‘Cervical Screening Saves Lives’ campaign
Public Health England has launched a major national campaign this week to encourage more women to attend their cervical screening.
The ‘Cervical Screening Saves Lives’ campaign which was launched on 5th March follows recent data showing that the number of women attending screening has fallen to a 20-year low.
Around 2,600 women are diagnosed with cervical cancer in England each year, and around 690 women die from the disease, which is 2 deaths every day. It is estimated that if everyone attended screening regularly, 83% of cervical cancer cases could be prevented.
Dr Neil Smith, local award winning GP and Cancer Lead for Blackburn with Darwen and East Lancashire Clinical Commissioning Groups said:
“Cervical screening checks the health of your cervix. It is not a test for cancer, it’s a test to help prevent cancer by detecting early abnormalities in the cervix, so they can be treated. If these abnormalities are left untreated they can lead to cancer of the cervix (the neck of the womb). I would recommend that every woman invited should have the test. We know that on average cervical screening helps save the lives of approximately 4,500 women in England every year.”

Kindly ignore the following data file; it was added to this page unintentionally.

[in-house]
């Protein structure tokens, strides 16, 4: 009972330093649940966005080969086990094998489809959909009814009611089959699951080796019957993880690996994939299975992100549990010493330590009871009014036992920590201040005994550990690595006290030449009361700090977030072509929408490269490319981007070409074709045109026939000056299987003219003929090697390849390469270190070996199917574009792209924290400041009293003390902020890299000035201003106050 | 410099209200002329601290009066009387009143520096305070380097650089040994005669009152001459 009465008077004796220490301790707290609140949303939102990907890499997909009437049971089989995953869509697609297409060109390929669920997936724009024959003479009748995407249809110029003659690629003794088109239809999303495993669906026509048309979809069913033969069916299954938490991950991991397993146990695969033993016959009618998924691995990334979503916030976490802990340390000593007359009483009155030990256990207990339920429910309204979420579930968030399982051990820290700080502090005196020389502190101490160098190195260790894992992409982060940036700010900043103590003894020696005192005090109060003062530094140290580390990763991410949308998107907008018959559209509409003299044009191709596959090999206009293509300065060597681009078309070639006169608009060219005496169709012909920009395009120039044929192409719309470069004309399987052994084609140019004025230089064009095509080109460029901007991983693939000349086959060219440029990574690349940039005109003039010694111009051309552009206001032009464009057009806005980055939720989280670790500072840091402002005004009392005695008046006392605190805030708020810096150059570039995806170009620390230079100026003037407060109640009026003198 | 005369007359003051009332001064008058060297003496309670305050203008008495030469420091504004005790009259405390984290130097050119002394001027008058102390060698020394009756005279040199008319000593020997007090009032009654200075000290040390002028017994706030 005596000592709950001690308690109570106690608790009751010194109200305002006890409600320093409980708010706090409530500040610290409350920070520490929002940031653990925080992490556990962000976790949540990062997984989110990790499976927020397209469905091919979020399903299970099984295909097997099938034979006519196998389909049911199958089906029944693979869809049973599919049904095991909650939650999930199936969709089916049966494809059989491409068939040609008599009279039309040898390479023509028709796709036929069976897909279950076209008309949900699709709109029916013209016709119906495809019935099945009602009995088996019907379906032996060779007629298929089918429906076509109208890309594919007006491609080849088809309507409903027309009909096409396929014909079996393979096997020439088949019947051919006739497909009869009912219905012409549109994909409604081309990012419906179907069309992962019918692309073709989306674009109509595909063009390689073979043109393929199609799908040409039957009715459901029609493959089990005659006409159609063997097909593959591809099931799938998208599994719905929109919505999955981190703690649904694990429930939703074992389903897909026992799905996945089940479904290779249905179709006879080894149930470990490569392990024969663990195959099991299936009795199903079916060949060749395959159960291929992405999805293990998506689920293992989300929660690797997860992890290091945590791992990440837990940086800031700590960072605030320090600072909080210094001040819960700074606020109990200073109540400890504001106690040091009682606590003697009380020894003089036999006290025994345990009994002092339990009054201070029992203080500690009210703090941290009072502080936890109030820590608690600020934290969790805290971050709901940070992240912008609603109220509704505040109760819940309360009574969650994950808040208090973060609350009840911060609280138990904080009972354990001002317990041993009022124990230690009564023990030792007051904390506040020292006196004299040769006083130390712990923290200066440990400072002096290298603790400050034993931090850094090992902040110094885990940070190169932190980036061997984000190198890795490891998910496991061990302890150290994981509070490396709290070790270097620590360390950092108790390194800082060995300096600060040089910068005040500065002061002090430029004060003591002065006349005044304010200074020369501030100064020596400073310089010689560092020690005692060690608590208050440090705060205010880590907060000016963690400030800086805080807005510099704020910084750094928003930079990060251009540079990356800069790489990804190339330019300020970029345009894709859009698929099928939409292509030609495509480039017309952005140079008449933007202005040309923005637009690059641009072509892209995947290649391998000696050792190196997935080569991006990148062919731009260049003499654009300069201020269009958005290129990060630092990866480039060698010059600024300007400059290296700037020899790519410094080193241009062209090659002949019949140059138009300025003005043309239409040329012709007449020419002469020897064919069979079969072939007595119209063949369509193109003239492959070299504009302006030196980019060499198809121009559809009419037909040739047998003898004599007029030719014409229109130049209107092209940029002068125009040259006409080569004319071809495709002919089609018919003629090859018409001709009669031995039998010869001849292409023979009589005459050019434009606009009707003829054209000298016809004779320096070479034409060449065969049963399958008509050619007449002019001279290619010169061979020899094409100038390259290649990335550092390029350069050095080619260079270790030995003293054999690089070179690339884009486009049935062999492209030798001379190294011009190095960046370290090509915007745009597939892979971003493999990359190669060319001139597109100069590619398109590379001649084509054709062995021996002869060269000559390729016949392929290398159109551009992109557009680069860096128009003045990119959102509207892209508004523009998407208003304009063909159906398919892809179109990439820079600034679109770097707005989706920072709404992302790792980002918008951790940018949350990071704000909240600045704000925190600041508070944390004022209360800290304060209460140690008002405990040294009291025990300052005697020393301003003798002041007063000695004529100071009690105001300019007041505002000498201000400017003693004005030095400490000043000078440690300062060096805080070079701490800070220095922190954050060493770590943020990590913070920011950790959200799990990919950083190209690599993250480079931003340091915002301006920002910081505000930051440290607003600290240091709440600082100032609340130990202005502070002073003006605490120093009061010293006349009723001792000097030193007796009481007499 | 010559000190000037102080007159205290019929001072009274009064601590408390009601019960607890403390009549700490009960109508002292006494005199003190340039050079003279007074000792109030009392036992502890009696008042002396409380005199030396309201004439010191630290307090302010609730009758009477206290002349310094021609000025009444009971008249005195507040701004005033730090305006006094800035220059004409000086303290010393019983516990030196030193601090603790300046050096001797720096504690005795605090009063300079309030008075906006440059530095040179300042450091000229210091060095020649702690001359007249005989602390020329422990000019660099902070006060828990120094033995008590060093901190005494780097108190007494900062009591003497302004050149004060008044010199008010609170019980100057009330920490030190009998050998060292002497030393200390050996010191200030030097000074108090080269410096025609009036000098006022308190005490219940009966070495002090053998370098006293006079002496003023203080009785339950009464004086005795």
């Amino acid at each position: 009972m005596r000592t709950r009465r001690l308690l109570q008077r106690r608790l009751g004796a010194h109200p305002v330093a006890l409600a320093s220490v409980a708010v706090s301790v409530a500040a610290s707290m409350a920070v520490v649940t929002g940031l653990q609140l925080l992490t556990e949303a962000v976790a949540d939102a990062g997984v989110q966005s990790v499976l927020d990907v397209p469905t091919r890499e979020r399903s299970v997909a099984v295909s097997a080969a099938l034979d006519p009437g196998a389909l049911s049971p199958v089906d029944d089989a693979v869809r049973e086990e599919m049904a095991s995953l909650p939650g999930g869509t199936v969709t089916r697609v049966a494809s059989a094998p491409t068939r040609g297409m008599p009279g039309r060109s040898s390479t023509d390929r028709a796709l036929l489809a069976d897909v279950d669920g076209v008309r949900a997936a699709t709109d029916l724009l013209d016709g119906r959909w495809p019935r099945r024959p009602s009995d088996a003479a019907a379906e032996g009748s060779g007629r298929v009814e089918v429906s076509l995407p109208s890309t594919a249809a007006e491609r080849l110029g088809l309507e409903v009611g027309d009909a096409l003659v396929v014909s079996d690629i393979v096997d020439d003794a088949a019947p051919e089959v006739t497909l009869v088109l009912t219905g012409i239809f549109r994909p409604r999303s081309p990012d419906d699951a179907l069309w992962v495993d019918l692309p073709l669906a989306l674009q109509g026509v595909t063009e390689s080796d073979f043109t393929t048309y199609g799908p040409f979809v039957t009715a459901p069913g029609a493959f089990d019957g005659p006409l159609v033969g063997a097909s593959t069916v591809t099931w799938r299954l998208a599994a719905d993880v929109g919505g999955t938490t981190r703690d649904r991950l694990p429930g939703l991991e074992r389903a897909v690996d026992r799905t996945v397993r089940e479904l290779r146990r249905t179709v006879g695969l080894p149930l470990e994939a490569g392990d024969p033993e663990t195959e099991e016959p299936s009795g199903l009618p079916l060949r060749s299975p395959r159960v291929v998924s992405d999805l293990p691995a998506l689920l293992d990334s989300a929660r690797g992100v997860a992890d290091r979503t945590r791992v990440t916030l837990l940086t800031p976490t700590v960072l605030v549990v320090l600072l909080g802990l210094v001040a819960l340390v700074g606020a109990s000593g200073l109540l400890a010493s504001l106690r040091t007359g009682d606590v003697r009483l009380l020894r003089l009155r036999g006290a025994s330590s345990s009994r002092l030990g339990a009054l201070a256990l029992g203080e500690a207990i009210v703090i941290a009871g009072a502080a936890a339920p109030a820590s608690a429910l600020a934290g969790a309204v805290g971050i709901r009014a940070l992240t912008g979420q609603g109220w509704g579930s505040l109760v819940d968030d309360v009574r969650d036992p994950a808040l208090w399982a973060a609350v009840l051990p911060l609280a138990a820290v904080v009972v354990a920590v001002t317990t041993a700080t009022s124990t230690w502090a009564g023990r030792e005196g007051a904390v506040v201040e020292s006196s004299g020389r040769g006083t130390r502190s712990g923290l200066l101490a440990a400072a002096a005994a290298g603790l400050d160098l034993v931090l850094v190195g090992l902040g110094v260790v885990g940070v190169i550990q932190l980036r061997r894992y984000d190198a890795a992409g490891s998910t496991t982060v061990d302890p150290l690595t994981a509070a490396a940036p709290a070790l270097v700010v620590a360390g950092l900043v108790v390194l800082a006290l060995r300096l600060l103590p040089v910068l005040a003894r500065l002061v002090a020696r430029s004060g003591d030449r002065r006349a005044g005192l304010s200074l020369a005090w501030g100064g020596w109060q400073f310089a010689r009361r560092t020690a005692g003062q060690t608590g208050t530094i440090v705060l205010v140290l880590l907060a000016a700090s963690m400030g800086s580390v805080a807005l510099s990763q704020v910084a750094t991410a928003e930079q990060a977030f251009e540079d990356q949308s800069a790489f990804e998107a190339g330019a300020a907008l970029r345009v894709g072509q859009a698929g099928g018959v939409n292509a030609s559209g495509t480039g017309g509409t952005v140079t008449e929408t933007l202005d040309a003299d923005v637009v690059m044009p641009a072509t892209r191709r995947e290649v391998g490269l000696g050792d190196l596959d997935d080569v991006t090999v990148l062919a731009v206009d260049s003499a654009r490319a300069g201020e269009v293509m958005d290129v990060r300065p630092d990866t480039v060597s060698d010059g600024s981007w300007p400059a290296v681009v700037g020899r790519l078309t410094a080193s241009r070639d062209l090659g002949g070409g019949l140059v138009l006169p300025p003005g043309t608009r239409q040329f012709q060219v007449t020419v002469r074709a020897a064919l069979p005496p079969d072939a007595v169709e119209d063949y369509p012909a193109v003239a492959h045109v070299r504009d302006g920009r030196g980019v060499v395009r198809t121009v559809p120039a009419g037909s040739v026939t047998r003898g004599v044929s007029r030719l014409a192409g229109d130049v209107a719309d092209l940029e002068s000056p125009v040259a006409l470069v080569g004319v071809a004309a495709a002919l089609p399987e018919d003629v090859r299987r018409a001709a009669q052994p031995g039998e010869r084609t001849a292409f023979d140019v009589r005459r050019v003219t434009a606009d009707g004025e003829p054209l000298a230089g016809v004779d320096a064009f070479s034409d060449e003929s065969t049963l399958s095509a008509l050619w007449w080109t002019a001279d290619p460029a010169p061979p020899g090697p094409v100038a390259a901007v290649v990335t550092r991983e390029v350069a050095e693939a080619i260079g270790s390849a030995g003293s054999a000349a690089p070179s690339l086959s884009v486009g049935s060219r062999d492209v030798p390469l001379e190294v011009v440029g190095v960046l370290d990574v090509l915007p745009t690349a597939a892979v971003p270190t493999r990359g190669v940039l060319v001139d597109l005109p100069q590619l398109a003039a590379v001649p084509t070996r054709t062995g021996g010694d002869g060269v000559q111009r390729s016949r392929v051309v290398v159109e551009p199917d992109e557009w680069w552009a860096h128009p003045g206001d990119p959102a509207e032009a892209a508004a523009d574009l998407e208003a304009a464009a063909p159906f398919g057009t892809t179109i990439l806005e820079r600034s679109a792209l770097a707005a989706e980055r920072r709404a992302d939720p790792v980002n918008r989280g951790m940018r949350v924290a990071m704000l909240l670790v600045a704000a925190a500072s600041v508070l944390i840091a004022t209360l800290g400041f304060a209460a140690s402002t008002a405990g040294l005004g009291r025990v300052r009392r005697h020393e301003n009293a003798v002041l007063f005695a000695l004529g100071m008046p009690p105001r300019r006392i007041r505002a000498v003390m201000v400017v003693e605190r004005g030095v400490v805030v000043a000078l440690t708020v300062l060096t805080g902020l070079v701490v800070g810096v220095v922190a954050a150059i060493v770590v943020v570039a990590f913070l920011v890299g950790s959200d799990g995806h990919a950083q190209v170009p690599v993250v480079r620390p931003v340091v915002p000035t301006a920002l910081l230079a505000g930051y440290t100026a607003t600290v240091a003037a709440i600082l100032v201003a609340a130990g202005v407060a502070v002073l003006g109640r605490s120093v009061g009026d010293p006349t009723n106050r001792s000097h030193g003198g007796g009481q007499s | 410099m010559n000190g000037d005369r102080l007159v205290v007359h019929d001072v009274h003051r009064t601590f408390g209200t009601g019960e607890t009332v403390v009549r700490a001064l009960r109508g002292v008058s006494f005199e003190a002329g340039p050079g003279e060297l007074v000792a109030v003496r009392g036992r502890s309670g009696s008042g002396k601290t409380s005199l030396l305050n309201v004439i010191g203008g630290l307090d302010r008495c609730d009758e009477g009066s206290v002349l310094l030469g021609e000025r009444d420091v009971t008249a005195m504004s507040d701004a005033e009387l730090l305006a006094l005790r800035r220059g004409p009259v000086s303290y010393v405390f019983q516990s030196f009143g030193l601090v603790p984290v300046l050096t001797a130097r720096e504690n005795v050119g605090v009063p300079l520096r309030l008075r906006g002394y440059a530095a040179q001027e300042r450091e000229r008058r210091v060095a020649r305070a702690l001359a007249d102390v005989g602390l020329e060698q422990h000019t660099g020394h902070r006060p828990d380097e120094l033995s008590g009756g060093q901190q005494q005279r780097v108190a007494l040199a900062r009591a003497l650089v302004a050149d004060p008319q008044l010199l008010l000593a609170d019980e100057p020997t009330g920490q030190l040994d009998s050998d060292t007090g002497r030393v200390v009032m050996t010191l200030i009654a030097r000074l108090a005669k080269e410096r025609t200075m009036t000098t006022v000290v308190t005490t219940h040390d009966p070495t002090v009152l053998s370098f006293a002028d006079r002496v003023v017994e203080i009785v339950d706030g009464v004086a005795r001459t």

Professor Anne Mackie, Director of Screening Programmes at Public Health England, said:
“The decline in numbers getting screened for cervical cancer is a major concern as it means millions of women are missing out on a potentially life-saving test. Two women die every day in England from cervical cancer, yet it is one of the most preventable cancers if caught early.
“We want to see a future generation free of cervical cancer but we will only achieve our vision if women take up their screening invitations. This is a simple test which takes just five minutes and could save your life. It’s just not worth ignoring.”
Cervical cancer is the most common cancer in women aged 35 and under. Despite this, more than 20 per cent of women invited for screening do not attend. Cervical screening can prevent around 45% of cervical cancer cases in women in their 30s, rising with age to 75 per cent in women in their 50s and 60s, who attend regularly.
As well as attending for screening when you are invited, other signs to look out for include any abnormal bleeding or unpleasant discharge or pain after sex. If you notice anything unusual, make an appointment to see your doctor and get it checked out.
For further information on cervical cancer and smear tests visit: http://www.cancerresearchuk.org/about-cancer/type/cervical-cancer/about/cervical-cancer-screening